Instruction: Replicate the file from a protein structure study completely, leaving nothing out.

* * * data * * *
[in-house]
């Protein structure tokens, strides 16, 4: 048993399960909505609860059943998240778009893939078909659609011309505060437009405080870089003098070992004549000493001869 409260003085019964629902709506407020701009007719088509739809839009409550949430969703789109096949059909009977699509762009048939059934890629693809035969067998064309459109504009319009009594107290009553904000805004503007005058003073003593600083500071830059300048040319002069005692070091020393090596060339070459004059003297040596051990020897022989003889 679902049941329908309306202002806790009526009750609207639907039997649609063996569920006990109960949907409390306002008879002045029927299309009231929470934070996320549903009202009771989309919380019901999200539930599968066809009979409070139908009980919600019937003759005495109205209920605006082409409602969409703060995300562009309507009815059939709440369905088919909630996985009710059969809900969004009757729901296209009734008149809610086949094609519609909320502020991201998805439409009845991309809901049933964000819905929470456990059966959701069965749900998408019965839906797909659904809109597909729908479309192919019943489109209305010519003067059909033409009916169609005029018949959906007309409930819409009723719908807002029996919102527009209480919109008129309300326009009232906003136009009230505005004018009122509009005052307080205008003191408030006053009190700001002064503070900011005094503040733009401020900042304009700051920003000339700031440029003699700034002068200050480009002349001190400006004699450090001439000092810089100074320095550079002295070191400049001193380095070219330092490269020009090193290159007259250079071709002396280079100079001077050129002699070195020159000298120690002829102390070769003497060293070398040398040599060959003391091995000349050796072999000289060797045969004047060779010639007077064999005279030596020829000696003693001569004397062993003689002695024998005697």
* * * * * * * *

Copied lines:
[in-house]
């Protein structure tokens, strides 16, 4: 048993399960909505609860059943998240778009893939078909659609011309505060437009405080870089003098070992004549000493001869 409260003085019964629902709506407020701009007719088509739809839009409550949430969703789109096949059909009977699509762009048939059934890629693809035969067998064309459109504009319009009594107290009553904000805004503007005058003073003593600083500071830059300048040319002069005692070091020393090596060339070459004059003297040596051990020897022989003889 679902049941329908309306202002806790009526009750609207639907039997649609063996569920006990109960949907409390306002008879002045029927299309009231929470934070996320549903009202009771989309919380019901999200539930599968066809009979409070139908009980919600019937003759005495109205209920605006082409409602969409703060995300562009309507009815059939709440369905088919909630996985009710059969809900969004009757729901296209009734008149809610086949094609519609909320502020991201998805439409009845991309809901049933964000819905929470456990059966959701069965749900998408019965839906797909659904809109597909729908479309192919019943489109209305010519003067059909033409009916169609005029018949959906007309409930819409009723719908807002029996919102527009209480919109008129309300326009009232906003136009009230505005004018009122509009005052307080205008003191408030006053009190700001002064503070900011005094503040733009401020900042304009700051920003000339700031440029003699700034002068200050480009002349001190400006004699450090001439000092810089100074320095550079002295070191400049001193380095070219330092490269020009090193290159007259250079071709002396280079100079001077050129002699070195020159000298120690002829102390070769003497060293070398040398040599060959003391091995000349050796072999000289060797045969004047060779010639007077064999005279030596020829000696003693001569004397062993003689002695024998005697």